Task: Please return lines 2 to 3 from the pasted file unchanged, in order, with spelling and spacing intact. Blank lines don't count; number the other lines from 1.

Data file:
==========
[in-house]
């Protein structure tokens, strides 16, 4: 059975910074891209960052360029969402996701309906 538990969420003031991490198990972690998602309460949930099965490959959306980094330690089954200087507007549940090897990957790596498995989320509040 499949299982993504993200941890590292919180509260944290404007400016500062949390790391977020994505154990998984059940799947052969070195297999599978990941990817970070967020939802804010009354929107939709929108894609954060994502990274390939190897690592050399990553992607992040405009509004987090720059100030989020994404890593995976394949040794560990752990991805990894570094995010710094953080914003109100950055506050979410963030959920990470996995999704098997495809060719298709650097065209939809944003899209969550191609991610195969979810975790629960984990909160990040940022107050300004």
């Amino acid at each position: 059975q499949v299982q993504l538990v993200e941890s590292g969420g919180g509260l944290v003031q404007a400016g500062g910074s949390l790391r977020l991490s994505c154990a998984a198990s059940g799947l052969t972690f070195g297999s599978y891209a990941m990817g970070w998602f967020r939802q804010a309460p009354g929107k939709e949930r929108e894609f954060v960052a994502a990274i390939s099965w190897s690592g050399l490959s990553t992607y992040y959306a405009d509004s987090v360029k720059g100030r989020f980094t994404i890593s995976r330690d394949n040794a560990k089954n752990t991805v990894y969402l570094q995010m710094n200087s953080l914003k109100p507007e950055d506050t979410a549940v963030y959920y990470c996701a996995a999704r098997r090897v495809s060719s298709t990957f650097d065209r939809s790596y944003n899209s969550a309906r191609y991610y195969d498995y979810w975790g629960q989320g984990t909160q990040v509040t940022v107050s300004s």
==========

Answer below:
């Protein structure tokens, strides 16, 4: 059975910074891209960052360029969402996701309906 538990969420003031991490198990972690998602309460949930099965490959959306980094330690089954200087507007549940090897990957790596498995989320509040 499949299982993504993200941890590292919180509260944290404007400016500062949390790391977020994505154990998984059940799947052969070195297999599978990941990817970070967020939802804010009354929107939709929108894609954060994502990274390939190897690592050399990553992607992040405009509004987090720059100030989020994404890593995976394949040794560990752990991805990894570094995010710094953080914003109100950055506050979410963030959920990470996995999704098997495809060719298709650097065209939809944003899209969550191609991610195969979810975790629960984990909160990040940022107050300004």
């Amino acid at each position: 059975q499949v299982q993504l538990v993200e941890s590292g969420g919180g509260l944290v003031q404007a400016g500062g910074s949390l790391r977020l991490s994505c154990a998984a198990s059940g799947l052969t972690f070195g297999s599978y891209a990941m990817g970070w998602f967020r939802q804010a309460p009354g929107k939709e949930r929108e894609f954060v960052a994502a990274i390939s099965w190897s690592g050399l490959s990553t992607y992040y959306a405009d509004s987090v360029k720059g100030r989020f980094t994404i890593s995976r330690d394949n040794a560990k089954n752990t991805v990894y969402l570094q995010m710094n200087s953080l914003k109100p507007e950055d506050t979410a549940v963030y959920y990470c996701a996995a999704r098997r090897v495809s060719s298709t990957f650097d065209r939809s790596y944003n899209s969550a309906r191609y991610y195969d498995y979810w975790g629960q989320g984990t909160q990040v509040t940022v107050s300004s």